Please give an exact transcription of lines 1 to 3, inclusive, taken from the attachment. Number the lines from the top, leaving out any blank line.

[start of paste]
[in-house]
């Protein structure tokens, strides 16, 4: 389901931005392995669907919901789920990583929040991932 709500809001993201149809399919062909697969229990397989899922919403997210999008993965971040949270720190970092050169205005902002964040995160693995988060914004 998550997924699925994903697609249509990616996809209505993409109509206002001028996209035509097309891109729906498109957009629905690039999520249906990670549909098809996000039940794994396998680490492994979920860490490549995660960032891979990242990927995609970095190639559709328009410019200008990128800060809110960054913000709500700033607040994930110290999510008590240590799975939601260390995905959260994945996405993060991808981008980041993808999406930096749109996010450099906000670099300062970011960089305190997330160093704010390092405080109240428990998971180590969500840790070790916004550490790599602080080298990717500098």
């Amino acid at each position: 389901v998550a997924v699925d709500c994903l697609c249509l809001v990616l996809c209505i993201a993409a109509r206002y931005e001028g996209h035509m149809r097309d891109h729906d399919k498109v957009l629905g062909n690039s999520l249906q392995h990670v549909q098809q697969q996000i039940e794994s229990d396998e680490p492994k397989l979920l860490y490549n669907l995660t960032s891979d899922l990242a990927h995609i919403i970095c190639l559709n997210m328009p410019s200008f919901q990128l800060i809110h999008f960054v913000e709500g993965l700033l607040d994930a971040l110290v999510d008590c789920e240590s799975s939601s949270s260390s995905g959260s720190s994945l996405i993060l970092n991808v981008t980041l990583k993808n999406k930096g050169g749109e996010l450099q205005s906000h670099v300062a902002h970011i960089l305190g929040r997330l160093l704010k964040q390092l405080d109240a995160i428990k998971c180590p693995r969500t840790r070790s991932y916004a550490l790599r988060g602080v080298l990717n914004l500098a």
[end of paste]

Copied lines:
[in-house]
């Protein structure tokens, strides 16, 4: 389901931005392995669907919901789920990583929040991932 709500809001993201149809399919062909697969229990397989899922919403997210999008993965971040949270720190970092050169205005902002964040995160693995988060914004 998550997924699925994903697609249509990616996809209505993409109509206002001028996209035509097309891109729906498109957009629905690039999520249906990670549909098809996000039940794994396998680490492994979920860490490549995660960032891979990242990927995609970095190639559709328009410019200008990128800060809110960054913000709500700033607040994930110290999510008590240590799975939601260390995905959260994945996405993060991808981008980041993808999406930096749109996010450099906000670099300062970011960089305190997330160093704010390092405080109240428990998971180590969500840790070790916004550490790599602080080298990717500098």
């Amino acid at each position: 389901v998550a997924v699925d709500c994903l697609c249509l809001v990616l996809c209505i993201a993409a109509r206002y931005e001028g996209h035509m149809r097309d891109h729906d399919k498109v957009l629905g062909n690039s999520l249906q392995h990670v549909q098809q697969q996000i039940e794994s229990d396998e680490p492994k397989l979920l860490y490549n669907l995660t960032s891979d899922l990242a990927h995609i919403i970095c190639l559709n997210m328009p410019s200008f919901q990128l800060i809110h999008f960054v913000e709500g993965l700033l607040d994930a971040l110290v999510d008590c789920e240590s799975s939601s949270s260390s995905g959260s720190s994945l996405i993060l970092n991808v981008t980041l990583k993808n999406k930096g050169g749109e996010l450099q205005s906000h670099v300062a902002h970011i960089l305190g929040r997330l160093l704010k964040q390092l405080d109240a995160i428990k998971c180590p693995r969500t840790r070790s991932y916004a550490l790599r988060g602080v080298l990717n914004l500098a």